Chatbot Websites, and The Future of Website Metrics.
By Anush Clive Fernandes / In Case Study / October 1, 2018 / 9 Min read
By Anush Clive Fernandes / In Case Study / October 1, 2018 / 9 Min read
As we’ve discussed before, your website is your greatest pool of convertible leads and prospects. Customers with a willingness, interest and ability pay arrive at your doorstep every day; only to have you not come to the door, or answer six hours later when you do.
If you Google “the key metrics to track for your website”, you will be presented with 6 different indicators for what would define a successful website.
These metrics are
Focusing on these small details the article says, can help your business grow steadily and fruitfully. Below, we’re going to discuss what a chatbot is, and how a chatbot can help improve each of these metrics consistently.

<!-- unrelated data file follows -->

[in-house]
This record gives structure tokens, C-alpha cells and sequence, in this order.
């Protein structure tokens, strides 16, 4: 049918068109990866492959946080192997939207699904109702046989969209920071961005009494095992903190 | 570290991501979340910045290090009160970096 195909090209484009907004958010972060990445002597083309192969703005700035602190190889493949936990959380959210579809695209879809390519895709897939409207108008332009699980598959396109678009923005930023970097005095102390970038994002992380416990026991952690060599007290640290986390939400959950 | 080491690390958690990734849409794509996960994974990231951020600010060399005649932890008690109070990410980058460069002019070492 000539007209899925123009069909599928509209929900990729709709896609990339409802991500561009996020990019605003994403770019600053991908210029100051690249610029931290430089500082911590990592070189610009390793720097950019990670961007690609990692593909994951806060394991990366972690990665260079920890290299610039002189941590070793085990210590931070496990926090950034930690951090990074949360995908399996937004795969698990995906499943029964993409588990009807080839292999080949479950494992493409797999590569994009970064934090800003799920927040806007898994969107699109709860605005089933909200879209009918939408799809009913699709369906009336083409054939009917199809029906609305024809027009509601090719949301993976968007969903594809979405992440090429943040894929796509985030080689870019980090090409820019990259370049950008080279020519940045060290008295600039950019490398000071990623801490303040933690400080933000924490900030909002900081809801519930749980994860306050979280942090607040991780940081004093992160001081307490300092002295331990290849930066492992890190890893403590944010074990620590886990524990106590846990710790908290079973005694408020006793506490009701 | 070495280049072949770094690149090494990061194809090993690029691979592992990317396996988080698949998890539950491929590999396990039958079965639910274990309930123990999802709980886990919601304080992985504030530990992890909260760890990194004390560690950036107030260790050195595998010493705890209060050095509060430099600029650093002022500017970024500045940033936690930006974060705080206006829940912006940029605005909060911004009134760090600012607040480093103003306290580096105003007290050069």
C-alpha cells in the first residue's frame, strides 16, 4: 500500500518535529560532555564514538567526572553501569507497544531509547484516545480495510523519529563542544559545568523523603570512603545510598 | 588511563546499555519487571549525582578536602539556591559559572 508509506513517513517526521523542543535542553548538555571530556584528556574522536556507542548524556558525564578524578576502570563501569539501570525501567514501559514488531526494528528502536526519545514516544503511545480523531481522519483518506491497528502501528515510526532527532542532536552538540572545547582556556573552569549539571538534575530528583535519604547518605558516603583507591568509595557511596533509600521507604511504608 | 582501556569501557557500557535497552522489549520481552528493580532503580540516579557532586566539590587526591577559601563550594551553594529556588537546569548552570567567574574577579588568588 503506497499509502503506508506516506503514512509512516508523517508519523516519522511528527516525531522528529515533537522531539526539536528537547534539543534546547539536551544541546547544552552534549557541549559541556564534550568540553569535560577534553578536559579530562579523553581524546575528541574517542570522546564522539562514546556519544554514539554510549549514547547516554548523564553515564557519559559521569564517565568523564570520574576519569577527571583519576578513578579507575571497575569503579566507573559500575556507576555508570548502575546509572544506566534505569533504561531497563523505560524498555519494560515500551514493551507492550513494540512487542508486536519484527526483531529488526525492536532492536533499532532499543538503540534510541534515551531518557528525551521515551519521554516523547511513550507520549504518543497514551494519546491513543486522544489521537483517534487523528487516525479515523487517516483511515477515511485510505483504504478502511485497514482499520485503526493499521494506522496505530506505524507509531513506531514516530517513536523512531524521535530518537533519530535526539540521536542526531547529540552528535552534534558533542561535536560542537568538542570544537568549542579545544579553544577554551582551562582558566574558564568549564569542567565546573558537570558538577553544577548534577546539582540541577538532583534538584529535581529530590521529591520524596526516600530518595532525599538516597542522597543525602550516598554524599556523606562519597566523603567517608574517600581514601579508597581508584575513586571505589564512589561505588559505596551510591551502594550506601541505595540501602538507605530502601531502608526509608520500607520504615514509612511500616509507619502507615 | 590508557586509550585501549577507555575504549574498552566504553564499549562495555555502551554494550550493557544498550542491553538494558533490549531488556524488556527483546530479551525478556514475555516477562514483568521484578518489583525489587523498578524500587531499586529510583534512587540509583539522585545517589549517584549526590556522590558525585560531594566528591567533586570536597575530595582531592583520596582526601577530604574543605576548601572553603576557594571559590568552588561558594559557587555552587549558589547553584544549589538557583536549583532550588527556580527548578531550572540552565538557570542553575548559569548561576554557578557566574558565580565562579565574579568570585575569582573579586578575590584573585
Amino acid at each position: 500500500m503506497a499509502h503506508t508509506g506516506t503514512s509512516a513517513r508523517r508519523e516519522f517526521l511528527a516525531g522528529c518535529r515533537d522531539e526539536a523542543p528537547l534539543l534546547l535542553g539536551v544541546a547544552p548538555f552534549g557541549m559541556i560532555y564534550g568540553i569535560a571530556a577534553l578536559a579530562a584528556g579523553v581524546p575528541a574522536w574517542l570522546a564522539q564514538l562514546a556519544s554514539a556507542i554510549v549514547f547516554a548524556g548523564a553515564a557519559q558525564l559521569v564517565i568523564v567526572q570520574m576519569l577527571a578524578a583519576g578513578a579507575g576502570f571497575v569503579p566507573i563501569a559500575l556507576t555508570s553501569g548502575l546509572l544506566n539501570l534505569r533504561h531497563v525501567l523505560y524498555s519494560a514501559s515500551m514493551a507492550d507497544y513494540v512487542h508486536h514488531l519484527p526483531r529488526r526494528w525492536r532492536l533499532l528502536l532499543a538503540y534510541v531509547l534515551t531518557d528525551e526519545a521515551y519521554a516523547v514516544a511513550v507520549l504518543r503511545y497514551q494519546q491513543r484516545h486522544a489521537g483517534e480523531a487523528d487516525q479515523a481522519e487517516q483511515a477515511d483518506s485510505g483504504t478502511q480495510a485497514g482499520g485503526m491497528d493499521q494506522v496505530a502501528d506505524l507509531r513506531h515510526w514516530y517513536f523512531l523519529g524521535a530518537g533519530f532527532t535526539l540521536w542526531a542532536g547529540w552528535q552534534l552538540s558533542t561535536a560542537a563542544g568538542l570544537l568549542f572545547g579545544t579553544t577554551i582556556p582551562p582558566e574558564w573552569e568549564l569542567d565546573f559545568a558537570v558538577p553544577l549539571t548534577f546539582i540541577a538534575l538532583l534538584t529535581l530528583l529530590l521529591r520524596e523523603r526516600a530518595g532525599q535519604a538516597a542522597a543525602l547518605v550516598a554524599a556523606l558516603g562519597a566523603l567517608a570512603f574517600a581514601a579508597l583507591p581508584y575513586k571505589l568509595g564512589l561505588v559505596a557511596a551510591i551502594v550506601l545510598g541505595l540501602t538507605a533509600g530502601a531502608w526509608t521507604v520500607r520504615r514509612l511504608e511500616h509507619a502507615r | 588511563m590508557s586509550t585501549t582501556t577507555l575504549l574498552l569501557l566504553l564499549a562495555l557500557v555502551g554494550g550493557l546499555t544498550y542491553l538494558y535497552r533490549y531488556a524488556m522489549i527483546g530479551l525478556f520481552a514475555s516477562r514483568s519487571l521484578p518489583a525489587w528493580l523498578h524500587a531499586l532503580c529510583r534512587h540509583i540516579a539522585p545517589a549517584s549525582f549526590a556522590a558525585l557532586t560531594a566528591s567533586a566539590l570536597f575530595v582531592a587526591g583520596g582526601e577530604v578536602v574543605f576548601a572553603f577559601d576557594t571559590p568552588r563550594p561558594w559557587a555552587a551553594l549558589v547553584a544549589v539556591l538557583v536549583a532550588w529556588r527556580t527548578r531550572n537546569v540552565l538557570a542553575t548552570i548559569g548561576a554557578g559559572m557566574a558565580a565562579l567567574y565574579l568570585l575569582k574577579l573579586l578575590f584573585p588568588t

Customers come back to companies that help them succeed. The most basic of all website metrics are the number of customers who come to your site, also known as website traffic.
Your website traffic is a barometer of how your website is doing. It helps you understand whether your website is growing, stagnating, or declining. Your website traffic can also help you identify successful campaigns from a macro perspective. If you just published a new blog post on an established publication and you see a spike in the number of visitors to your website, you know the campaign is working. Additional traffic metrics include the ability to distinguish between repeat visitors and unique ones. A high repeat customer traffic is great news, it means you’ve built a loyal fanbase of dedicated followers, while a high unique customer traffic means that you’re attracting lots of new customers.
Traffic is a very important determinant for how Google ranks your website through SEO. A site that has a lot of traffic is an indicator of a highly demanded resource.
Chatbots bring more customers to your website, through better engagement and increased visibility. Happy customers are likely to keep coming back to your site, and encouraging other people to do so.
Companies like Acadgild used chatbots to boost their traffic, and increase conversion rates by 240%.